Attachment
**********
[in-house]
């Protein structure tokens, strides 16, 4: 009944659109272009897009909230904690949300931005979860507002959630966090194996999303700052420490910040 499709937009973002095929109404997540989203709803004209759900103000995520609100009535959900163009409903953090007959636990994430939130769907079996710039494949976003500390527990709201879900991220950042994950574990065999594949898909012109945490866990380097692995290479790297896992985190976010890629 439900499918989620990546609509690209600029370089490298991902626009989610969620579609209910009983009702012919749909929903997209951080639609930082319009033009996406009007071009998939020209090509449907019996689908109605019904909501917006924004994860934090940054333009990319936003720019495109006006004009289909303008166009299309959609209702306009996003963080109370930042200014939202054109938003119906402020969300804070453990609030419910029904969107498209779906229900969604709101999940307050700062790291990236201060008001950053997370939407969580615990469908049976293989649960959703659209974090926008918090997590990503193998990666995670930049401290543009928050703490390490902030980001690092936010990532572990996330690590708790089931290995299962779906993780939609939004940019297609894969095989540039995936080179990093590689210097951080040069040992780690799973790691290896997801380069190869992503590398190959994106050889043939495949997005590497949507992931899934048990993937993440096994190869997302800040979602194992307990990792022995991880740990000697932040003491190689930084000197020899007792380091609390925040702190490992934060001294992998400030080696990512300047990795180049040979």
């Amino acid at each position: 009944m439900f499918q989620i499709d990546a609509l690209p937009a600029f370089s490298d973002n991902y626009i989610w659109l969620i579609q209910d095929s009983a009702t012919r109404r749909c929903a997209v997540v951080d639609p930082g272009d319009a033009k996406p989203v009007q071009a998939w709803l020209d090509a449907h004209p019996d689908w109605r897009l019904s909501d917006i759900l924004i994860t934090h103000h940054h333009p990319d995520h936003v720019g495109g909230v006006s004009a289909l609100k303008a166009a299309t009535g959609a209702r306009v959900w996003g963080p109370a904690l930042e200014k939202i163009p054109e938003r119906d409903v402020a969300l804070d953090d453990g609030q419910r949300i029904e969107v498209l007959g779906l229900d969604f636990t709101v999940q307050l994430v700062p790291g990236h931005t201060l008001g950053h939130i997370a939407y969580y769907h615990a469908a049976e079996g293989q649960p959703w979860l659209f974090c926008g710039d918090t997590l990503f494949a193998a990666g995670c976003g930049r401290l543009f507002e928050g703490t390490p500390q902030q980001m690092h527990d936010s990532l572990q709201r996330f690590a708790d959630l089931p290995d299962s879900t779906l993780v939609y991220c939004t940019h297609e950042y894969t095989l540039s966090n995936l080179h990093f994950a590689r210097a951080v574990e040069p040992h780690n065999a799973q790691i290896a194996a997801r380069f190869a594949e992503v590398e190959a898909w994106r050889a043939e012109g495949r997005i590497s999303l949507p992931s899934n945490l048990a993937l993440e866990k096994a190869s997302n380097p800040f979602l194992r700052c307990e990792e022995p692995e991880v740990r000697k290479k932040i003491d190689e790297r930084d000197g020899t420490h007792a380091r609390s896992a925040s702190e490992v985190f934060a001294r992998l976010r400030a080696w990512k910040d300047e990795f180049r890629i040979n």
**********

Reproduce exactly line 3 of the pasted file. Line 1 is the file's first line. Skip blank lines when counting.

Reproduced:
């Amino acid at each position: 009944m439900f499918q989620i499709d990546a609509l690209p937009a600029f370089s490298d973002n991902y626009i989610w659109l969620i579609q209910d095929s009983a009702t012919r109404r749909c929903a997209v997540v951080d639609p930082g272009d319009a033009k996406p989203v009007q071009a998939w709803l020209d090509a449907h004209p019996d689908w109605r897009l019904s909501d917006i759900l924004i994860t934090h103000h940054h333009p990319d995520h936003v720019g495109g909230v006006s004009a289909l609100k303008a166009a299309t009535g959609a209702r306009v959900w996003g963080p109370a904690l930042e200014k939202i163009p054109e938003r119906d409903v402020a969300l804070d953090d453990g609030q419910r949300i029904e969107v498209l007959g779906l229900d969604f636990t709101v999940q307050l994430v700062p790291g990236h931005t201060l008001g950053h939130i997370a939407y969580y769907h615990a469908a049976e079996g293989q649960p959703w979860l659209f974090c926008g710039d918090t997590l990503f494949a193998a990666g995670c976003g930049r401290l543009f507002e928050g703490t390490p500390q902030q980001m690092h527990d936010s990532l572990q709201r996330f690590a708790d959630l089931p290995d299962s879900t779906l993780v939609y991220c939004t940019h297609e950042y894969t095989l540039s966090n995936l080179h990093f994950a590689r210097a951080v574990e040069p040992h780690n065999a799973q790691i290896a194996a997801r380069f190869a594949e992503v590398e190959a898909w994106r050889a043939e012109g495949r997005i590497s999303l949507p992931s899934n945490l048990a993937l993440e866990k096994a190869s997302n380097p800040f979602l194992r700052c307990e990792e022995p692995e991880v740990r000697k290479k932040i003491d190689e790297r930084d000197g020899t420490h007792a380091r609390s896992a925040s702190e490992v985190f934060a001294r992998l976010r400030a080696w990512k910040d300047e990795f180049r890629i040979n």